Tunisian authorities announced over the weekend that they thwarted an attempt to smuggle a rare Torah scroll dated to the 15th century out of the country, the Hebrew language Ynet news site reported.
Members of the smuggling network were reportedly apprehended after the authorities received information that the group was trying to transfer the rare Torah school to an unnamed European country.
The Torah scroll, which is said to be made of ox skin, was revealed to the public during a press conference by a spokesman from the Tunisian National Guard, Khalifa al-Shibani, who described it as a one of a kind historical artifact, according to the Ynet report on Saturday.
Al-Shibana told reporters that experts at Tunisias National Heritage Institute confirmed that the [Torah] scroll is a rare artistic and historic artifact from the 15th century.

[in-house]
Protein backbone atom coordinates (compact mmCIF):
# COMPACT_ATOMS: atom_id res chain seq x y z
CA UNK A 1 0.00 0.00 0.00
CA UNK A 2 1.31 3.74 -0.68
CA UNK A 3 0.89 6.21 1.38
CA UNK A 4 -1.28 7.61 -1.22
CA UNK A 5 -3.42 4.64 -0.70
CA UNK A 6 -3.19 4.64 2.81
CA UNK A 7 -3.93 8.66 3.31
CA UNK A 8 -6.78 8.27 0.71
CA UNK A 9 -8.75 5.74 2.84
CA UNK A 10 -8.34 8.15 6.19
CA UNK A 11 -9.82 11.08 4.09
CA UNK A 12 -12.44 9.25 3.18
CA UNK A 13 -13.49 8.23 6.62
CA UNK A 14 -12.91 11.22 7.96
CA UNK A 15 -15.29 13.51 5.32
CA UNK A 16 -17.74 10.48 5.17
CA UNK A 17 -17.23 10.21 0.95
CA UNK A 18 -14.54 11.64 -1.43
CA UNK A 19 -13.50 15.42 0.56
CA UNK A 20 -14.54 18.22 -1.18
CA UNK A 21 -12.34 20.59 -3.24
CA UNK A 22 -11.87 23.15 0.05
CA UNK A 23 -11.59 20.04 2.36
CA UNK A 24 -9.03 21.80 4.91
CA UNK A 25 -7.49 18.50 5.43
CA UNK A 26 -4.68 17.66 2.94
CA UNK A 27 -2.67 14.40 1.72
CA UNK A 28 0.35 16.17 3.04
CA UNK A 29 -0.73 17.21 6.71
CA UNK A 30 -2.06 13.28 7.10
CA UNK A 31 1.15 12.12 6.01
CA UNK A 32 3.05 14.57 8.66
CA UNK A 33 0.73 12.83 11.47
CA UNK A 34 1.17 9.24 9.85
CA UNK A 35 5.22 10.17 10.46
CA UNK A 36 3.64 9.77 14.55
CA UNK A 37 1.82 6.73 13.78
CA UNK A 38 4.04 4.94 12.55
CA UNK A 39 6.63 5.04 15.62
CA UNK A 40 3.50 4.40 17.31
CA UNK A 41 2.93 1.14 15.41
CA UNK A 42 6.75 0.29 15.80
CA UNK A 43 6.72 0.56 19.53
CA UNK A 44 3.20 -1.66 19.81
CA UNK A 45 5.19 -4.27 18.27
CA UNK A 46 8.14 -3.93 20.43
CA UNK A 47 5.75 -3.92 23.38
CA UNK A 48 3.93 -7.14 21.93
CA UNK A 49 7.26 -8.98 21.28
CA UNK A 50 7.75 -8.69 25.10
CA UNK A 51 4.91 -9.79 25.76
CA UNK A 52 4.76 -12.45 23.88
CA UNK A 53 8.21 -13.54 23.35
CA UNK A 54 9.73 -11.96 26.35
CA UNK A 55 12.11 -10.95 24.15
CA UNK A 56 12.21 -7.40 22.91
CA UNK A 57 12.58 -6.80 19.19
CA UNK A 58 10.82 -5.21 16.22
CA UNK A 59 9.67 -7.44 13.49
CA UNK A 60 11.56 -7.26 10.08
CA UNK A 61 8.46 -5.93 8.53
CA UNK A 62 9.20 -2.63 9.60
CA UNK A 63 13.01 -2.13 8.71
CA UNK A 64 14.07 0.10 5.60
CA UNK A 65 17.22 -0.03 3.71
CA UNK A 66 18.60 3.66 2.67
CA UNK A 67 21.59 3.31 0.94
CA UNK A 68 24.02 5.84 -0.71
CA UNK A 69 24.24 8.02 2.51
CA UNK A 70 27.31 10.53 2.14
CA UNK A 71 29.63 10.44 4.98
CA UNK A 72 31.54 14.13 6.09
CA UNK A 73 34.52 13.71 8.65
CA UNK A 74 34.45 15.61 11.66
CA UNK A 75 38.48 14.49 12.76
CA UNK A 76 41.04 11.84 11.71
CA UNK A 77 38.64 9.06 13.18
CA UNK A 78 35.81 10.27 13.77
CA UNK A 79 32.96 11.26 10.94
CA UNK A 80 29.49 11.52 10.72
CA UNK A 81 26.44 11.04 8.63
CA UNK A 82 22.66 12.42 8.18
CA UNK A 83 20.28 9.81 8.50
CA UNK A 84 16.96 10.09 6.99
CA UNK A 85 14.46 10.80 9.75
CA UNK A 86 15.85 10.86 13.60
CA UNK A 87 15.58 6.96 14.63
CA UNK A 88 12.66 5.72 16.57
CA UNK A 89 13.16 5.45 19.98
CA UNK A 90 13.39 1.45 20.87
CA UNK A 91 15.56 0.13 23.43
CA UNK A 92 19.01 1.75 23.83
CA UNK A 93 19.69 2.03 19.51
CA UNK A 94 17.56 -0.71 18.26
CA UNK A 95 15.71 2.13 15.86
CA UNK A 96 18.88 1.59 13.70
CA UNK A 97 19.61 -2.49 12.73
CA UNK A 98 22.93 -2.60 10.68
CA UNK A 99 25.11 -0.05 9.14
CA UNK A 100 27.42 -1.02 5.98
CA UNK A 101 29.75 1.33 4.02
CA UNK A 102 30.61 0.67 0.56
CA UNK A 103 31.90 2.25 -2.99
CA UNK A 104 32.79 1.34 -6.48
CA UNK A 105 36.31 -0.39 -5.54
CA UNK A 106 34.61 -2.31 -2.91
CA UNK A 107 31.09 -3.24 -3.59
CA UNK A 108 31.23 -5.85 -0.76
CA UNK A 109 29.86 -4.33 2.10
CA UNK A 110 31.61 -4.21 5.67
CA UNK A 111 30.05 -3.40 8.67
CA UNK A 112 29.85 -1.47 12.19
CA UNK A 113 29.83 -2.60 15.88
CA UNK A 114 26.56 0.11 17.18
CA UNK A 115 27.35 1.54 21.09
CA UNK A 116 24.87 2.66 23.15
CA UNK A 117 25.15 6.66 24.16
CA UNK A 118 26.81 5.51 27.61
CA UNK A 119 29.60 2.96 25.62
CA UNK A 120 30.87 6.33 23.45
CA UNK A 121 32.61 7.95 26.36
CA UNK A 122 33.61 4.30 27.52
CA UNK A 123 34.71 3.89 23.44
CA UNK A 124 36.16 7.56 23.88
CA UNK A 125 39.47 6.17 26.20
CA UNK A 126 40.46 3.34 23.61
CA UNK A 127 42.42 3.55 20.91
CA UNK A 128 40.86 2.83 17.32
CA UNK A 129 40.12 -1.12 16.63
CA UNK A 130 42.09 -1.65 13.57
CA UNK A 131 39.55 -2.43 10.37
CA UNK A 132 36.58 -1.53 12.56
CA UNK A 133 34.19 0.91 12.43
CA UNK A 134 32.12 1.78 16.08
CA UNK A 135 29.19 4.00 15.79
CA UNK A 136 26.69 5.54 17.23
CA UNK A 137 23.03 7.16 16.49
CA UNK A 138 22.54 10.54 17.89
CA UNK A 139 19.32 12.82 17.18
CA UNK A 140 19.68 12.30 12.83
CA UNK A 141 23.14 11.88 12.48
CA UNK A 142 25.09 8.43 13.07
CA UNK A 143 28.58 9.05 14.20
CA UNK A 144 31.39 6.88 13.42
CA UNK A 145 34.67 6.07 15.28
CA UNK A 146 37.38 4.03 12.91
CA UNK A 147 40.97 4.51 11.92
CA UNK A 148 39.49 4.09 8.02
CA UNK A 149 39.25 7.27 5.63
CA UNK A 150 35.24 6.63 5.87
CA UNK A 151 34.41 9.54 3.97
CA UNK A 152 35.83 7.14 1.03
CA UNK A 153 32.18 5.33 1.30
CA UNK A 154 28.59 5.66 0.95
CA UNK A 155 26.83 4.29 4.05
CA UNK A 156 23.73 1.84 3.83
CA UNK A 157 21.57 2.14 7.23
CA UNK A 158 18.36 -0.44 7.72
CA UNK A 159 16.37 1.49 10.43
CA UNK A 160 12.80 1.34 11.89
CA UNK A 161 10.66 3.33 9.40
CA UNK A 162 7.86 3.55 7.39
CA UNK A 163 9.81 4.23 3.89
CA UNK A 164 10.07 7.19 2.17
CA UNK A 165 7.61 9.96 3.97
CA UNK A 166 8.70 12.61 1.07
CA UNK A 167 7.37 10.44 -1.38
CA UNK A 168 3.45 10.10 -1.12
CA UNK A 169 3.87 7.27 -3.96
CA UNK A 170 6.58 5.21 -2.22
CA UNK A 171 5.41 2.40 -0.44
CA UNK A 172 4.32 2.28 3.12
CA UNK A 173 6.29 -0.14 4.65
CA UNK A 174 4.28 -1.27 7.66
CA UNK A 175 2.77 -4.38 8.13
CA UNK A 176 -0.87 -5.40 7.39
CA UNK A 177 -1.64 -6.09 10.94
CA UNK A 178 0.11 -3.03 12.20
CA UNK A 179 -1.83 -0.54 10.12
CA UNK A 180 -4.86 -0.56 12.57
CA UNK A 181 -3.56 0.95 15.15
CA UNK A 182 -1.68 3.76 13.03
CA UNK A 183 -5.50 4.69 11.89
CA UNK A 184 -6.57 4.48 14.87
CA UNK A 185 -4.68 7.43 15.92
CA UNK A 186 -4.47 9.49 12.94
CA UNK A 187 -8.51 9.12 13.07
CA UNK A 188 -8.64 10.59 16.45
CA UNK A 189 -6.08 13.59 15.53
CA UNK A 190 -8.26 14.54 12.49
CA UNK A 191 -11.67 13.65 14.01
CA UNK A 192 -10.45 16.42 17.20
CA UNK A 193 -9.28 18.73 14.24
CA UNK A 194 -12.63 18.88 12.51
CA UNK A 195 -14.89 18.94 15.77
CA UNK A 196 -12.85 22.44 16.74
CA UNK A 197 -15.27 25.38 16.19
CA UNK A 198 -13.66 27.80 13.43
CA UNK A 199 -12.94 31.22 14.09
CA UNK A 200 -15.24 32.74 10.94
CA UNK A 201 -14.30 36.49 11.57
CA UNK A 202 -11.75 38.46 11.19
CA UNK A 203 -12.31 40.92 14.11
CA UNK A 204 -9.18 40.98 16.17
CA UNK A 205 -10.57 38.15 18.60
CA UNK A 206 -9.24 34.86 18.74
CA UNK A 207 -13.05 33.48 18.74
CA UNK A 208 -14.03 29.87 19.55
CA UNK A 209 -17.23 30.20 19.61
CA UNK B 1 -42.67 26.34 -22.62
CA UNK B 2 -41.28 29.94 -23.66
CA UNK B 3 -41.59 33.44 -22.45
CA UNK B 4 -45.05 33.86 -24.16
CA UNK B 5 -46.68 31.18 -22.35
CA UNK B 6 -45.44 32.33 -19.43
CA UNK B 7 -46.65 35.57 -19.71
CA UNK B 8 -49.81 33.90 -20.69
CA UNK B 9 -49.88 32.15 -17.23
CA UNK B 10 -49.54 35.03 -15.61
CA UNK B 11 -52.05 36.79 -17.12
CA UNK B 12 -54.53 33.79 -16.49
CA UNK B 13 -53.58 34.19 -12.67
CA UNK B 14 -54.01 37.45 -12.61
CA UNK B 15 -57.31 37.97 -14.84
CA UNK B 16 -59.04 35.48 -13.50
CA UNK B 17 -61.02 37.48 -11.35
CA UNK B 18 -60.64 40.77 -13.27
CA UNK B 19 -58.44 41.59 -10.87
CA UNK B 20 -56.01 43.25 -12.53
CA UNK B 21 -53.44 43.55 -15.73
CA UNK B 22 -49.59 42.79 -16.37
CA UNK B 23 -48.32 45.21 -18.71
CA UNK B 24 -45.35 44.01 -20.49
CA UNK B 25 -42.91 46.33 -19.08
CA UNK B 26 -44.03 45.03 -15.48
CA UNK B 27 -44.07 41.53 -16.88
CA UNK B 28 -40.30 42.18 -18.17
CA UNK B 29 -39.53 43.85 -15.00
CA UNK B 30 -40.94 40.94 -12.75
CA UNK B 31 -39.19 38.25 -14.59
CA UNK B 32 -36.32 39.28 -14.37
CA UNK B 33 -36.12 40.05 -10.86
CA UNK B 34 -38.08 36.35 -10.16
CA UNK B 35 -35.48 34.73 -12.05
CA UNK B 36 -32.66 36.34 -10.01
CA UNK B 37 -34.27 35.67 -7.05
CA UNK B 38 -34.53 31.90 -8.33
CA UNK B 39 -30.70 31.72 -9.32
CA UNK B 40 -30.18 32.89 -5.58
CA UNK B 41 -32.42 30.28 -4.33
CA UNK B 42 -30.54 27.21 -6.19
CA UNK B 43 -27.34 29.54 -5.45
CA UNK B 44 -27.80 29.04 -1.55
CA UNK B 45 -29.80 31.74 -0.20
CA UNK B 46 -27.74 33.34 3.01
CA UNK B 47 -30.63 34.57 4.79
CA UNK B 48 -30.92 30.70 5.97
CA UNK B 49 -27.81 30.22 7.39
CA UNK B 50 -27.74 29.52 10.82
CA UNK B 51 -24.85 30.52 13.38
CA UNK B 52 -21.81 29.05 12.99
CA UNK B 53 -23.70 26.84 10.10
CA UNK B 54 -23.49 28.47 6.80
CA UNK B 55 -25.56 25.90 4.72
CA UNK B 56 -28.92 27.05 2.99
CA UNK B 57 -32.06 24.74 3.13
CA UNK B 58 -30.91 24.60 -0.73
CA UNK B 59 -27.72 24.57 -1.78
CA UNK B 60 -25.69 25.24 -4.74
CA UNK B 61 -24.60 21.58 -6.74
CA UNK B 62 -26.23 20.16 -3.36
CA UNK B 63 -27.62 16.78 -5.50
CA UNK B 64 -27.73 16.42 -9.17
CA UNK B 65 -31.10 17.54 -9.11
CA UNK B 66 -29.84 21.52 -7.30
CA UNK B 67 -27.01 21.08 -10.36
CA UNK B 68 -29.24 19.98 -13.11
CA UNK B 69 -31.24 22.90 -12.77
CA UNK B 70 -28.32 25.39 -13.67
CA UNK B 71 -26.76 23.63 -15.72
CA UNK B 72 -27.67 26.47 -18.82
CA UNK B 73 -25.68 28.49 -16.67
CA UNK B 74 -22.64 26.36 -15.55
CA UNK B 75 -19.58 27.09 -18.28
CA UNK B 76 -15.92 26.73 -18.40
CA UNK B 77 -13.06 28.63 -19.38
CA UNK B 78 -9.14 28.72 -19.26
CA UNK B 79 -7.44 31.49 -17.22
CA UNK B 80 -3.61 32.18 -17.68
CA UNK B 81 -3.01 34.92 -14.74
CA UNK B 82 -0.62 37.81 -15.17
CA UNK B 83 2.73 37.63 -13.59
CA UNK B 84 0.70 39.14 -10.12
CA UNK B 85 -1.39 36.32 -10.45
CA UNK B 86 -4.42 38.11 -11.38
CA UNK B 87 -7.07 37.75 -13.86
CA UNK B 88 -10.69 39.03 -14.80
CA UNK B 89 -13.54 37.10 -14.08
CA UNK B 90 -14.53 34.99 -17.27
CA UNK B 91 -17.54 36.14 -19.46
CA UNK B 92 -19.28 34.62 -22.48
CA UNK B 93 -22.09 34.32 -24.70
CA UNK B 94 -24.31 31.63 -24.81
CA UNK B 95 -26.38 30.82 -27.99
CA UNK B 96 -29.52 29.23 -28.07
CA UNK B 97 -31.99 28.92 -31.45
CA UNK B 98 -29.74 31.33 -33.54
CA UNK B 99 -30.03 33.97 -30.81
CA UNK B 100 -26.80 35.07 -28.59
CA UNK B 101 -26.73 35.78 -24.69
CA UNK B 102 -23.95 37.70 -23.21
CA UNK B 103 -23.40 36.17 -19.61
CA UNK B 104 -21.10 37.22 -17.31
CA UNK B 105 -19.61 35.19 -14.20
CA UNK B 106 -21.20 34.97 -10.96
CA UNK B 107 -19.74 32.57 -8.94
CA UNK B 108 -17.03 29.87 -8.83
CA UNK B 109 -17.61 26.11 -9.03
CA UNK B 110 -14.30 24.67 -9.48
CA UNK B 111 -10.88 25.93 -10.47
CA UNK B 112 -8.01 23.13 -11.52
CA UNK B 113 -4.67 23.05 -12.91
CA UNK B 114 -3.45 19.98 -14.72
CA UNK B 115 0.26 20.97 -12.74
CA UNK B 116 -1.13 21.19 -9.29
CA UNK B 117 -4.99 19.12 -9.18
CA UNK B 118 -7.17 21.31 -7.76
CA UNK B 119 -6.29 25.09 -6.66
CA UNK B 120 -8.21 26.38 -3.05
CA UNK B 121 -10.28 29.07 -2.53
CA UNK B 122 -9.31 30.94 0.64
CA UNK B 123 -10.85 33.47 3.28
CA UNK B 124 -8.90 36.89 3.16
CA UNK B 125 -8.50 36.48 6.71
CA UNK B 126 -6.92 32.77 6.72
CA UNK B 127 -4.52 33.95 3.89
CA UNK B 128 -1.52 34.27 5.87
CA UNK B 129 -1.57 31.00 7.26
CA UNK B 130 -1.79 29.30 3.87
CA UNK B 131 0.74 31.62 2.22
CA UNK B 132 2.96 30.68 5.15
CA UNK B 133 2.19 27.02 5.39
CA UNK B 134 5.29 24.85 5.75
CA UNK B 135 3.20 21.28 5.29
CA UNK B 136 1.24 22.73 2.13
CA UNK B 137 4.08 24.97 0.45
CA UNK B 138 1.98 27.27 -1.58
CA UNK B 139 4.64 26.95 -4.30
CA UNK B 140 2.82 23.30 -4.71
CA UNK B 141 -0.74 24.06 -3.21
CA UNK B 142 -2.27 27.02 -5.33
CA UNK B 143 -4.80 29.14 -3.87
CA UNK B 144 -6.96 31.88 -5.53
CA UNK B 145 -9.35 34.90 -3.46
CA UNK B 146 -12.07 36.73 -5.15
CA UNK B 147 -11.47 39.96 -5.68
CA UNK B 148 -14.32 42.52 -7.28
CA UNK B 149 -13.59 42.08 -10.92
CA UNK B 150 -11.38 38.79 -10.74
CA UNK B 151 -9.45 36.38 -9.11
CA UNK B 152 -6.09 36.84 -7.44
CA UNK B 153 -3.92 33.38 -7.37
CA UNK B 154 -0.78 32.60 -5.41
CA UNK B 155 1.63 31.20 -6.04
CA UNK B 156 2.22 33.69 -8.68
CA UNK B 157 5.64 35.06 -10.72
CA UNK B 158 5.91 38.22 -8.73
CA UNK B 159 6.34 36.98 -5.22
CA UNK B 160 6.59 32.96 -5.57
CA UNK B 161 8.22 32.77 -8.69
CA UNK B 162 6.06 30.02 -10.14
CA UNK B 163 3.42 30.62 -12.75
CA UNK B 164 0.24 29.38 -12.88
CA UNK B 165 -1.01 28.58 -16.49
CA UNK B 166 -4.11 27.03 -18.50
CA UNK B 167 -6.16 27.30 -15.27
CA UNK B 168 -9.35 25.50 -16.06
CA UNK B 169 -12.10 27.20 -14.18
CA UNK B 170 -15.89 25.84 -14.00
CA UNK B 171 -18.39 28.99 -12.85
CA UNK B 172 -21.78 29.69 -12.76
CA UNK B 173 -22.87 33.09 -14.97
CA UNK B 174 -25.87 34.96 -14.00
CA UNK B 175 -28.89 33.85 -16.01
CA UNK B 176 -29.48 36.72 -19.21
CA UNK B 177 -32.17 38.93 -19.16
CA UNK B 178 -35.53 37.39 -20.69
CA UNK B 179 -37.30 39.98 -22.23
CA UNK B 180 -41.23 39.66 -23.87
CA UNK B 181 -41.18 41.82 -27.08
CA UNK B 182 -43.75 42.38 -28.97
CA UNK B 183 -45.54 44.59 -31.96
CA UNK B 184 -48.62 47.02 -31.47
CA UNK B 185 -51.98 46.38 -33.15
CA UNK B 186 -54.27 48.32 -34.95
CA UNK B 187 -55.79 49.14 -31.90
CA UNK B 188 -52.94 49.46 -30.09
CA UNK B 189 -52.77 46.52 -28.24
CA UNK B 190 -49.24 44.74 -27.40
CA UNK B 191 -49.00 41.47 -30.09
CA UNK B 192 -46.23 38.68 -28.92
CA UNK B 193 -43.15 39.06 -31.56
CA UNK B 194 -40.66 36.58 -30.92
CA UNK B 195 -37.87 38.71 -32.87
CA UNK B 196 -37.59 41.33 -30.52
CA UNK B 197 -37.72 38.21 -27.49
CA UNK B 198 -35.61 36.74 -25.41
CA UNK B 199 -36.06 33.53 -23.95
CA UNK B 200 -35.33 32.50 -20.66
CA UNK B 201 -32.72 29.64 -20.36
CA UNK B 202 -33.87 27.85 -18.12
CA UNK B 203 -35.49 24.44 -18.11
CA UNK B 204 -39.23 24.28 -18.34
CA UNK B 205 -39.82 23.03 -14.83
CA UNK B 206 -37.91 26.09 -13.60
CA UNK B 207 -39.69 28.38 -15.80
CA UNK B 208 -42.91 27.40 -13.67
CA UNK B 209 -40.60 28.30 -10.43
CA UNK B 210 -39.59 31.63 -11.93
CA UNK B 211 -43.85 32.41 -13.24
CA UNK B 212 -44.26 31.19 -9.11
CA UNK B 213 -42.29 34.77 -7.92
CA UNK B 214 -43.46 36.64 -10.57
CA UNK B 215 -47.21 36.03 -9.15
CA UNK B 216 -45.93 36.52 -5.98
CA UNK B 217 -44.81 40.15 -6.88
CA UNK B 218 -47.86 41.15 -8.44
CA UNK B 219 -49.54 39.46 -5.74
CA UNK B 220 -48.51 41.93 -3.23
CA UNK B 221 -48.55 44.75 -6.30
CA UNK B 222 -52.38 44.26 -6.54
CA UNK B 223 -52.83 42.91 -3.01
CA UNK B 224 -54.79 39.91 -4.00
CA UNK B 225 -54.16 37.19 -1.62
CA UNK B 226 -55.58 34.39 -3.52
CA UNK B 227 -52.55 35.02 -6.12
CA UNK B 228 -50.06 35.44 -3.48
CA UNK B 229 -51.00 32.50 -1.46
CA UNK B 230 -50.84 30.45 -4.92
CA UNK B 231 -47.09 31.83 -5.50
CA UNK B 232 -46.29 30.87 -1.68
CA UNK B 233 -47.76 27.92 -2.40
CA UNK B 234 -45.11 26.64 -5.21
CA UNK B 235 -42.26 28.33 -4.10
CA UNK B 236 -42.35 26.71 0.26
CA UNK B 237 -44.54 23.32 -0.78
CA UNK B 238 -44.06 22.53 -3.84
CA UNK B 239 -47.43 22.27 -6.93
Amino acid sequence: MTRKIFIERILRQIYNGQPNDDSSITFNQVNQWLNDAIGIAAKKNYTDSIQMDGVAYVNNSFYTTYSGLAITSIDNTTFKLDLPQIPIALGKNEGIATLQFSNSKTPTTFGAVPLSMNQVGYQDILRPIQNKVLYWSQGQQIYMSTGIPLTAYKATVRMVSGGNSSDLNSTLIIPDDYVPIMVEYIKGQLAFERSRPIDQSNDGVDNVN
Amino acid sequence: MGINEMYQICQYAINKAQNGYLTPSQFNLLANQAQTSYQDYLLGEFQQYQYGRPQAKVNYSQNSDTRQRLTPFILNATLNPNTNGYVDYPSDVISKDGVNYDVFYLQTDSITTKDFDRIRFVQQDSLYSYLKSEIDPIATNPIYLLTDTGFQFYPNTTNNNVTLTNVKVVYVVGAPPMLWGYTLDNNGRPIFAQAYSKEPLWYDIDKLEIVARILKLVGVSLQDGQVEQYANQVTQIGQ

The spokesman said that Hebrew-language experts who examined the manuscript said that it contains all five books of the Torah, with the text pre-dating the version of the Torah in use today.
Al-Shibana gave no details on where the scroll had been taken from or or what authorities planed to do with it now.
A tourist visits El Ghriba, the oldest synagogue in Africa, on the Island of Djerba, southern Tunisia, October 29, 2015. (AP/Mosaab Elshamy)
Around 1,500 Jews live in Tunisia as of 2016, down sharply from an estimated 100,000 before the country won independence from France in 1956.
Most of the Jews still living in Tunisia live on the island of Djerba, whose Ghriba synagogue has become a popular pilgrimage site for tourists during the Jewish festival of Lag BOmer.
AFP contributed to this report.
Read more from the original source:
Smugglers of rare Torah scroll caught in Tunisia – The Times of Israel